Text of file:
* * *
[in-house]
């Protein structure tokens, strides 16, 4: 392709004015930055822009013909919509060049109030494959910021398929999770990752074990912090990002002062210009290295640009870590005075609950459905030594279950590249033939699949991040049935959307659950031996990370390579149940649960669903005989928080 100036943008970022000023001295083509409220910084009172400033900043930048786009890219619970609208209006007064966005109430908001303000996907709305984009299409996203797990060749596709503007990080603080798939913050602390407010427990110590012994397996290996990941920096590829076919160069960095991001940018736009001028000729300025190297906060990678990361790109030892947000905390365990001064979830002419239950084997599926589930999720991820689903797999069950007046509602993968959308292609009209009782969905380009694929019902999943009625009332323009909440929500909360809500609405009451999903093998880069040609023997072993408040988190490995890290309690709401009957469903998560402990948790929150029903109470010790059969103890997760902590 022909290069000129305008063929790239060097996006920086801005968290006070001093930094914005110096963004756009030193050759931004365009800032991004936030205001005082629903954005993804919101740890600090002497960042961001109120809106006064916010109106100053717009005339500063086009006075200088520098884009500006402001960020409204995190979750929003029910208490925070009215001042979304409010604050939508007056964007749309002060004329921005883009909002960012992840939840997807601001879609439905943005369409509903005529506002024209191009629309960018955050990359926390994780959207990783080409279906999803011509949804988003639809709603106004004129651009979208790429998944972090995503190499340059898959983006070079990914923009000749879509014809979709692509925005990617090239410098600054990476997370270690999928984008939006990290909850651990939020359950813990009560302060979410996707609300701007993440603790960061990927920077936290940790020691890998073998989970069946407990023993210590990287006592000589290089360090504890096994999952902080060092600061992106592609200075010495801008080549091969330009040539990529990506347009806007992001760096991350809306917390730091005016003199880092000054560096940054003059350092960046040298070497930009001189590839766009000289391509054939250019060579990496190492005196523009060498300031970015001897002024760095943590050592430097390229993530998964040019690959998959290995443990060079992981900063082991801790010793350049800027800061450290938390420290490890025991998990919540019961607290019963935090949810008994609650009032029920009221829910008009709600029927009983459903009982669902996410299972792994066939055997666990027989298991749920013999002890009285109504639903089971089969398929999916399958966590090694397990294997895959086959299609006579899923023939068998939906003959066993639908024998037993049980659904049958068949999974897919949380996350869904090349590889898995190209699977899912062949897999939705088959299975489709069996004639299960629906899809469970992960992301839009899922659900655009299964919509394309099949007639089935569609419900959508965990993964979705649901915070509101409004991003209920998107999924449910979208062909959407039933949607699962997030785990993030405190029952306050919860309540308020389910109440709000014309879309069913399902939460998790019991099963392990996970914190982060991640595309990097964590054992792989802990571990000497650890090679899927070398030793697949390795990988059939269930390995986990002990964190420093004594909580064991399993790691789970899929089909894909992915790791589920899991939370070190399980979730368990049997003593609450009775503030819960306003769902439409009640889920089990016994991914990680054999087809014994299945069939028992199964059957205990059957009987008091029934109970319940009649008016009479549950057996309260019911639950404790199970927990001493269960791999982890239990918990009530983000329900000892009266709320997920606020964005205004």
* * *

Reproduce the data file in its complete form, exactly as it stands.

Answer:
[in-house]
């Protein structure tokens, strides 16, 4: 392709004015930055822009013909919509060049109030494959910021398929999770990752074990912090990002002062210009290295640009870590005075609950459905030594279950590249033939699949991040049935959307659950031996990370390579149940649960669903005989928080 100036943008970022000023001295083509409220910084009172400033900043930048786009890219619970609208209006007064966005109430908001303000996907709305984009299409996203797990060749596709503007990080603080798939913050602390407010427990110590012994397996290996990941920096590829076919160069960095991001940018736009001028000729300025190297906060990678990361790109030892947000905390365990001064979830002419239950084997599926589930999720991820689903797999069950007046509602993968959308292609009209009782969905380009694929019902999943009625009332323009909440929500909360809500609405009451999903093998880069040609023997072993408040988190490995890290309690709401009957469903998560402990948790929150029903109470010790059969103890997760902590 022909290069000129305008063929790239060097996006920086801005968290006070001093930094914005110096963004756009030193050759931004365009800032991004936030205001005082629903954005993804919101740890600090002497960042961001109120809106006064916010109106100053717009005339500063086009006075200088520098884009500006402001960020409204995190979750929003029910208490925070009215001042979304409010604050939508007056964007749309002060004329921005883009909002960012992840939840997807601001879609439905943005369409509903005529506002024209191009629309960018955050990359926390994780959207990783080409279906999803011509949804988003639809709603106004004129651009979208790429998944972090995503190499340059898959983006070079990914923009000749879509014809979709692509925005990617090239410098600054990476997370270690999928984008939006990290909850651990939020359950813990009560302060979410996707609300701007993440603790960061990927920077936290940790020691890998073998989970069946407990023993210590990287006592000589290089360090504890096994999952902080060092600061992106592609200075010495801008080549091969330009040539990529990506347009806007992001760096991350809306917390730091005016003199880092000054560096940054003059350092960046040298070497930009001189590839766009000289391509054939250019060579990496190492005196523009060498300031970015001897002024760095943590050592430097390229993530998964040019690959998959290995443990060079992981900063082991801790010793350049800027800061450290938390420290490890025991998990919540019961607290019963935090949810008994609650009032029920009221829910008009709600029927009983459903009982669902996410299972792994066939055997666990027989298991749920013999002890009285109504639903089971089969398929999916399958966590090694397990294997895959086959299609006579899923023939068998939906003959066993639908024998037993049980659904049958068949999974897919949380996350869904090349590889898995190209699977899912062949897999939705088959299975489709069996004639299960629906899809469970992960992301839009899922659900655009299964919509394309099949007639089935569609419900959508965990993964979705649901915070509101409004991003209920998107999924449910979208062909959407039933949607699962997030785990993030405190029952306050919860309540308020389910109440709000014309879309069913399902939460998790019991099963392990996970914190982060991640595309990097964590054992792989802990571990000497650890090679899927070398030793697949390795990988059939269930390995986990002990964190420093004594909580064991399993790691789970899929089909894909992915790791589920899991939370070190399980979730368990049997003593609450009775503030819960306003769902439409009640889920089990016994991914990680054999087809014994299945069939028992199964059957205990059957009987008091029934109970319940009649008016009479549950057996309260019911639950404790199970927990001493269960791999982890239990918990009530983000329900000892009266709320997920606020964005205004």